My own life corresponded in time to the beginnings of human exploration of space. I was just coming into adulthood as the first image of the entire earth as viewed from space began to be available. This change in perspective had a dramatic effect on all of the earth. The clean air and clean water acts were passed shortly after those images appeared. Looking at our planet as it appears from outside of it helped us to see that we share a common atmosphere and that we are all linked. There are no natural national boundaries. There are no walls that stop the flow of air and clouds around our planet. We are all in this together.

It is all a matter of perspective and changing our perspective makes a big difference.

For me, the link between art and science is so obvious that I wonder how this is not completely obvious to others.

It is all a matter of perspective.

The times in which we live seem to us to be particularly chaotic and unsettled. It certainly seems to me as if things that I once could count on are much less certain. I scan the headlines repeatedly throughout the day to see what dramatic changes are occurring. I have lived most of my life with a sense of vocation and calling and now it seems like I rise each day having to discover what it is that I am meant to do. What once were routines are no longer routine. Things that once seemed stable are now uncertain. In a sense it is like my perspective has shifted and the rock is now as fleeting as a kiss.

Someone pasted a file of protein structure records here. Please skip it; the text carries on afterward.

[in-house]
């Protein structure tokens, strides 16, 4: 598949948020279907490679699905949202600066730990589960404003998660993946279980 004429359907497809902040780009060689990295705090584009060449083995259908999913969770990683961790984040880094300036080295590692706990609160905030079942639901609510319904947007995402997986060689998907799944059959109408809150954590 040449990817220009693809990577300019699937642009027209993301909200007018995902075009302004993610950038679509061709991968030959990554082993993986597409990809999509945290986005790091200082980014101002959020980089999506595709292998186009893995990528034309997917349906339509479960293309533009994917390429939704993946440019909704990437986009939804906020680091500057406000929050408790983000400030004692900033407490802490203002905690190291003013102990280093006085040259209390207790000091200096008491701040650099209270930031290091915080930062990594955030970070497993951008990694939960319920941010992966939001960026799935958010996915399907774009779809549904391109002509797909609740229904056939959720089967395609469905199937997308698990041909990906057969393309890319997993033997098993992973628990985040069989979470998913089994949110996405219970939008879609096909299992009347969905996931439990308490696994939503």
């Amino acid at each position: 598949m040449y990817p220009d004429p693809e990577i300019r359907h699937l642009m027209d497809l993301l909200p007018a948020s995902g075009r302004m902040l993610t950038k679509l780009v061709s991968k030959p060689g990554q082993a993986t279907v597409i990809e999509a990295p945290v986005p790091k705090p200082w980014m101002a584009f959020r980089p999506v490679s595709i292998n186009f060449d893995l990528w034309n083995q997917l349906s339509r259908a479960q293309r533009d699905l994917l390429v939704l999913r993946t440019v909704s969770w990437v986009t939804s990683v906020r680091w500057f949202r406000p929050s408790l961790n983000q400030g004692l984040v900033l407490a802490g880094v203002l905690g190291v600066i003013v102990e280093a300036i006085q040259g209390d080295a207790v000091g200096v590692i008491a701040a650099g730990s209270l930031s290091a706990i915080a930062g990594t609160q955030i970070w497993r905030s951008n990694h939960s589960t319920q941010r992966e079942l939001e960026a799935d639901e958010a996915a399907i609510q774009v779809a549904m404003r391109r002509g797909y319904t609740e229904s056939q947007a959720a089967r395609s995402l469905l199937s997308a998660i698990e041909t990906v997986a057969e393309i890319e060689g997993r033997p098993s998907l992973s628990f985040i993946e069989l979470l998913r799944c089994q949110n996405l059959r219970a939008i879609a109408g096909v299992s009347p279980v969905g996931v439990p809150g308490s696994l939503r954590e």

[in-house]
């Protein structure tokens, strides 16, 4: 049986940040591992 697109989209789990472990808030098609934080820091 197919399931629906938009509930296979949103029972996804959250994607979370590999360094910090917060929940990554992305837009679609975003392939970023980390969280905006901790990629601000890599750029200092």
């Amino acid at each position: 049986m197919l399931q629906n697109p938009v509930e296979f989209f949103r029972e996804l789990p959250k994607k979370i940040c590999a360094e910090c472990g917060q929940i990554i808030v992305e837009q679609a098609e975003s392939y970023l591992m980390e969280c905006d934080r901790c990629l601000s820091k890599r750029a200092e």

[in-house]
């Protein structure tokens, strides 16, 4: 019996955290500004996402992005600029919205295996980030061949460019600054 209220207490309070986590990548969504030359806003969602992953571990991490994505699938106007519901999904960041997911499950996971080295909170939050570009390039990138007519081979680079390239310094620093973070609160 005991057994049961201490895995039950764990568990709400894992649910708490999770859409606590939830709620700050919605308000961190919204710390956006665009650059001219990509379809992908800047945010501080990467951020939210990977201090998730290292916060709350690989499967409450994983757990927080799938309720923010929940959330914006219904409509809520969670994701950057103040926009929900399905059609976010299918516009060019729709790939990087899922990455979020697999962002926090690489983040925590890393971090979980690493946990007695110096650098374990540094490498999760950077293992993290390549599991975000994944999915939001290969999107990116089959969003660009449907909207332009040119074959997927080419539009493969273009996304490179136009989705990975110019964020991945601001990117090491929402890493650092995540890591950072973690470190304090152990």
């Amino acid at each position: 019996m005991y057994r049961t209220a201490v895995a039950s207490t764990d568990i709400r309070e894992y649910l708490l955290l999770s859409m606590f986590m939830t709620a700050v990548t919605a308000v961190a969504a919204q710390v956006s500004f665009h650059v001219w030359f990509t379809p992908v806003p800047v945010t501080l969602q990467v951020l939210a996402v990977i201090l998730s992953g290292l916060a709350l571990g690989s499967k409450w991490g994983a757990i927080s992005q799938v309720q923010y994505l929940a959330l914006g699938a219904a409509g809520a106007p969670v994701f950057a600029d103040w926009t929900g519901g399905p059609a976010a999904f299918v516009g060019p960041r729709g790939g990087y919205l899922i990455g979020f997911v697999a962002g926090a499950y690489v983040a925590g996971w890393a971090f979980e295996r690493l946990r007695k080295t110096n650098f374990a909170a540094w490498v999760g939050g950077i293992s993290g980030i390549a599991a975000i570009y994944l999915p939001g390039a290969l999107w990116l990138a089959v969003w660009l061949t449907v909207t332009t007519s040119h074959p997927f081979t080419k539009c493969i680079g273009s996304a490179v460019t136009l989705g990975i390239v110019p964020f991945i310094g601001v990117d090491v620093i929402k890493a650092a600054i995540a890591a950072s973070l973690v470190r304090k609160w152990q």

Perhaps this uncertainty is simply a part of having reached the final three months of my employment at this particular congregation. Perhaps it is as normal for this stage of my life as questions were a part of my adolescence. Maybe I will understand better after a few months or a few years have passed. At the moment it is unsettling.

It is all a matter of perspective.

As such, I am grateful for physicists like Carlo Rovelli and artists like Dick Termes who call me out of myself to look at the world from a fresh point of view.

Copyright (c) 2020 by Ted E. Huffman. I wrote this. If you would like to share it, please direct your friends to my web site. If you'd like permission to copy, please send me an email. Thanks!